Plant Phytotoxicity and Phototoxic Plants

Each plant is unique in how they respond to horticultural oils, insecticidal soaps, and other treatments. Even the most benign treatments can become phytotoxic. But plants can burn us too!

Phytotoxicity can occur when you use old chemicals in new ways, new chemicals in the wrong way, or the right chemicals at the wrong time.

Some plant species are sensitive to certain chemicals, and some life stages are vulnerable to all treatments. 

Water-stressed plants are more susceptible to phytotoxicity. 

Plants affected by phytotoxicity may show any of these symptoms:

Photo by Missy Lynn
  • Chlorosis (yellowing) of tips, margins, or entire leaves
  • Leaf spotting
  • Stunted growth of parts or the entire plant
  • Abnormal growth
  • Leaf curling, cupping, or crinkling
  • Defoliation (leaf loss)

These symptoms are sometimes confused with disease, insect or mite damage, or problems caused by environmental conditions.

This type of leaf burn may also occur when pesticides or other chemicals are sprayed on stressed plants. 

Stresses, such as drought, disease, insect injury, and frost damage predispose plants to chemical damage. 

Even non-toxic sprays, such as insecticidal soaps and horticultural oils can result in pesticide burn when sprayed on injured or sensitive plants.

Phytotoxicity frequently occurs when pesticides are sprayed under adverse weather conditions. 

High temperatures and humidity can increase the chance of injury from horticultural oils or sulfur-containing pesticides. 

Cool damp weather may increase the chance of injury by copper fungicides. 

Phytotoxicity may also result when incompatible chemicals, such as oil and carboxamide compounds, are applied at the same time. 

man fumigating the plants
Photo by Laura Arias

Damage may also occur due to wind drift onto nontarget or sensitive plants. 

Spray applications should be applied during calm, dry, and cool conditions. 

Most pesticides are best applied below 85 F.

Damage from excessive fertilizer application generally appears as browning of leaf edges or leaf scorch. 

Soluble salts from fertilizers can pull moisture out of root tissues and cause wilting, marginal yellowing, and stunting. 

Leaf burn or scorch can also result from direct foliar contact with some fertilizers- granular or liquid. 

Factors such as soil type, irrigation practices, salt levels, and the sensitivity of specific plants can influence the amount of damage.

Damage to vegetable plants from excess fertilizer is more severe in hot dry weather. 

Fertilizer salts are more concentrated in the soil under droughty conditions. 

This can lead to direct root injury, which will show up as leaf scorch.

Also, soluble salts may follow water movement through the plant and become concentrated in the leaves where moisture is lost rapidly on hot, dry days through transpiration or evaporation. 

In cool, cloudy weather, when there is adequate soil moisture, the rate of moisture loss from the leaves is slower, which allows many plants to tolerate high salt levels in the spring months, but not during the summer months.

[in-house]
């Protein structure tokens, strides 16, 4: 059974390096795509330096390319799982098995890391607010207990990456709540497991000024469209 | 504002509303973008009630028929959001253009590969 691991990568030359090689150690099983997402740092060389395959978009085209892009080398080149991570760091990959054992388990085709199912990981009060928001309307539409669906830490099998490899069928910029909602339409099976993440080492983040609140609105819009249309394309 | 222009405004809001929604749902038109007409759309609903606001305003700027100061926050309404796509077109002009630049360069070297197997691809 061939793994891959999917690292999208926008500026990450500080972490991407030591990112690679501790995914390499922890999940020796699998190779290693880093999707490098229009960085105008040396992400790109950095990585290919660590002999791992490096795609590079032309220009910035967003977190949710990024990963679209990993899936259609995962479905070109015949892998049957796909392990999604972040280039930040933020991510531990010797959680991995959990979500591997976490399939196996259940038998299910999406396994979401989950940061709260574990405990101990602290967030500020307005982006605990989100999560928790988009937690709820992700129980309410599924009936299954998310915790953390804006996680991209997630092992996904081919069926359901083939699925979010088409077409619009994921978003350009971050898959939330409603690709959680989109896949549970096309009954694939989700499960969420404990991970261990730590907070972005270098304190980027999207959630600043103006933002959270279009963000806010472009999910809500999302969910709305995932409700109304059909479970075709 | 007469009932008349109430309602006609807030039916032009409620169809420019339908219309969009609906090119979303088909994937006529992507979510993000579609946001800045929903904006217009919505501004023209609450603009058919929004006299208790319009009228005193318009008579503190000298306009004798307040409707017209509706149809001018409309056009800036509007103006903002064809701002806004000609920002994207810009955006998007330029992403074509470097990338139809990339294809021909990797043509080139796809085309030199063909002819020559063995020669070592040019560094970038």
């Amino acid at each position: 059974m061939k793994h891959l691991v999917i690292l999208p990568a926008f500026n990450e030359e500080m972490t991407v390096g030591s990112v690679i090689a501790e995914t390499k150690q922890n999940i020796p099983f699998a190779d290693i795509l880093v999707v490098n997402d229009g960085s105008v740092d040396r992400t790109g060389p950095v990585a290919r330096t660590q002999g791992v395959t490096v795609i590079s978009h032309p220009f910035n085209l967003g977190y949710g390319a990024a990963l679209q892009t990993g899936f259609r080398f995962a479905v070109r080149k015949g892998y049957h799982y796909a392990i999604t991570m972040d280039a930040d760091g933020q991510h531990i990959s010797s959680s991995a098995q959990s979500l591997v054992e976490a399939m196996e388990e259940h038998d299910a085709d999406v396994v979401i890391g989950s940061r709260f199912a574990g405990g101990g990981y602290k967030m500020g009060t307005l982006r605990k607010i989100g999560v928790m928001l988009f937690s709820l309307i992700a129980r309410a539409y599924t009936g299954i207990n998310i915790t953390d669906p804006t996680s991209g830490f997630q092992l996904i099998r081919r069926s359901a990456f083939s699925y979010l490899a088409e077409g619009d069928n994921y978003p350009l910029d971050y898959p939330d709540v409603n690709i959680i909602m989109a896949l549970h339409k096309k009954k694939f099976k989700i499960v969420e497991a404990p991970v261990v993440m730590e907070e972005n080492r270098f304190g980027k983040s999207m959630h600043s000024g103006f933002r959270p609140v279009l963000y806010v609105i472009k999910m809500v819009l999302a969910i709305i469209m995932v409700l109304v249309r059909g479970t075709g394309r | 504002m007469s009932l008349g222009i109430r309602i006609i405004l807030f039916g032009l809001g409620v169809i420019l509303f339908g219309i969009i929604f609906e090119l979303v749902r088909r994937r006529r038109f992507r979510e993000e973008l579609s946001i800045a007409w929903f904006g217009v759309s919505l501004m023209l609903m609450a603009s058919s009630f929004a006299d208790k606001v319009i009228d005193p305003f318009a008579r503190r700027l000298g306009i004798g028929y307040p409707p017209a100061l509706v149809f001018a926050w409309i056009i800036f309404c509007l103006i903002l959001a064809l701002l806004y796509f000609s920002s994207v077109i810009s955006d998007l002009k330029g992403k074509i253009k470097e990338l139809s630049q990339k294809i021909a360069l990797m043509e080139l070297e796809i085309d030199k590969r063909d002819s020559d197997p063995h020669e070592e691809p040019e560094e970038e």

You can prevent fertilizer burn problems by selecting slow-release organic fertilizers or incorporating 1-2 inches of compost into the soil each year. 

Sweep granular fertilizers off foliage, use soluble foliar fertilizers according to label directions, and, if using granular fertilizers, be sure to apply water immediately afterward.

close up photography of dewdrops on leaf
Photo by Scott Webb

Phytotoxicity can exist as a response to an external condition as explained or as a defense to an external condition.

Interestingly, as a defense, the plant releases its own chemicals, which can make an intruder or predator ill, known as phototoxicity. 

This dual effect is not found in all plants but some are more sensitive to chemicals than others. 

For instance, ferns, palms, English ivy, and poinsettias are all extremely sensitive to chemicals. 

Still, other plants are sensitive to only certain chemicals.

Treatment for phytotoxicity in a small area of a plant may involve simply lopping off the stem to prevent the damage from interfering with the rest of the plant. 

Providing adequate water and good general care will usually rally the plant over time and reduce the chance of permanent injury.

Plants That are Phototoxic to Humans Plants 

These plants may release chemicals of their own as defense that can harm humans. 

Usually, the phototoxicity symptoms will be topical. 

person holding cactus on a stick
Photo by Designecologis

As an example, wild parsnip looks very much like its cultivated cousin but has phototoxicity which can cause burns. 

Contact with the plant and then subsequent exposure to the sun will cause a fiery sting in the contact area. 

Mayapples have a similar defense mechanism and should not be touched. 

All parts of this plant are poisonous. 

Even common garden plants can have mild phototoxicity and should be handled carefully. 

Wash your hands after handling or harvesting any of the following (wearing gloves is helpful too):

Dill, Celery, Carrots, Coriander, Angelica Rue, Parsley, Anise, Fennel, and Lovage to name a few.

If you come in contact with a phototoxic plant, wash the area and apply a topical cream such as cortisone or a paste of baking soda and water.

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